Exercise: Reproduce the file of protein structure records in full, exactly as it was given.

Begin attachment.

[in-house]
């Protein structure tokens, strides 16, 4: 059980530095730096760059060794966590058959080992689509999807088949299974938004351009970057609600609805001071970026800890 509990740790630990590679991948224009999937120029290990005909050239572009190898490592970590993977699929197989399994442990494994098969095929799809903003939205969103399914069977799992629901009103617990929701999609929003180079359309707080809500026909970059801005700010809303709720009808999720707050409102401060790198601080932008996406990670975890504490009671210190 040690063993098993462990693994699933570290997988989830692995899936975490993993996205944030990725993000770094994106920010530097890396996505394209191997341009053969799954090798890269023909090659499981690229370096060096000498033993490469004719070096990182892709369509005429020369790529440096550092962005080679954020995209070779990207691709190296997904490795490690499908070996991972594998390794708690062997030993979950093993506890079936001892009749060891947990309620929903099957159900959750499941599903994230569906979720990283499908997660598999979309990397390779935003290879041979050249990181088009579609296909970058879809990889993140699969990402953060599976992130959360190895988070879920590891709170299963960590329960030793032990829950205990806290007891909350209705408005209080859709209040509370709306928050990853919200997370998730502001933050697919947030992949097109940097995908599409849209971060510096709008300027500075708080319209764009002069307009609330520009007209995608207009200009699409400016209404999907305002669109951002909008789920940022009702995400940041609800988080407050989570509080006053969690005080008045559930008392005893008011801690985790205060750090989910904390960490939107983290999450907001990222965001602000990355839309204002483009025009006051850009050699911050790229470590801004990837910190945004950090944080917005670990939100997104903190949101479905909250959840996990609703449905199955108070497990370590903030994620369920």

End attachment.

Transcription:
[in-house]
């Protein structure tokens, strides 16, 4: 059980530095730096760059060794966590058959080992689509999807088949299974938004351009970057609600609805001071970026800890 509990740790630990590679991948224009999937120029290990005909050239572009190898490592970590993977699929197989399994442990494994098969095929799809903003939205969103399914069977799992629901009103617990929701999609929003180079359309707080809500026909970059801005700010809303709720009808999720707050409102401060790198601080932008996406990670975890504490009671210190 040690063993098993462990693994699933570290997988989830692995899936975490993993996205944030990725993000770094994106920010530097890396996505394209191997341009053969799954090798890269023909090659499981690229370096060096000498033993490469004719070096990182892709369509005429020369790529440096550092962005080679954020995209070779990207691709190296997904490795490690499908070996991972594998390794708690062997030993979950093993506890079936001892009749060891947990309620929903099957159900959750499941599903994230569906979720990283499908997660598999979309990397390779935003290879041979050249990181088009579609296909970058879809990889993140699969990402953060599976992130959360190895988070879920590891709170299963960590329960030793032990829950205990806290007891909350209705408005209080859709209040509370709306928050990853919200997370998730502001933050697919947030992949097109940097995908599409849209971060510096709008300027500075708080319209764009002069307009609330520009007209995608207009200009699409400016209404999907305002669109951002909008789920940022009702995400940041609800988080407050989570509080006053969690005080008045559930008392005893008011801690985790205060750090989910904390960490939107983290999450907001990222965001602000990355839309204002483009025009006051850009050699911050790229470590801004990837910190945004950090944080917005670990939100997104903190949101479905909250959840996990609703449905199955108070497990370590903030994620369920």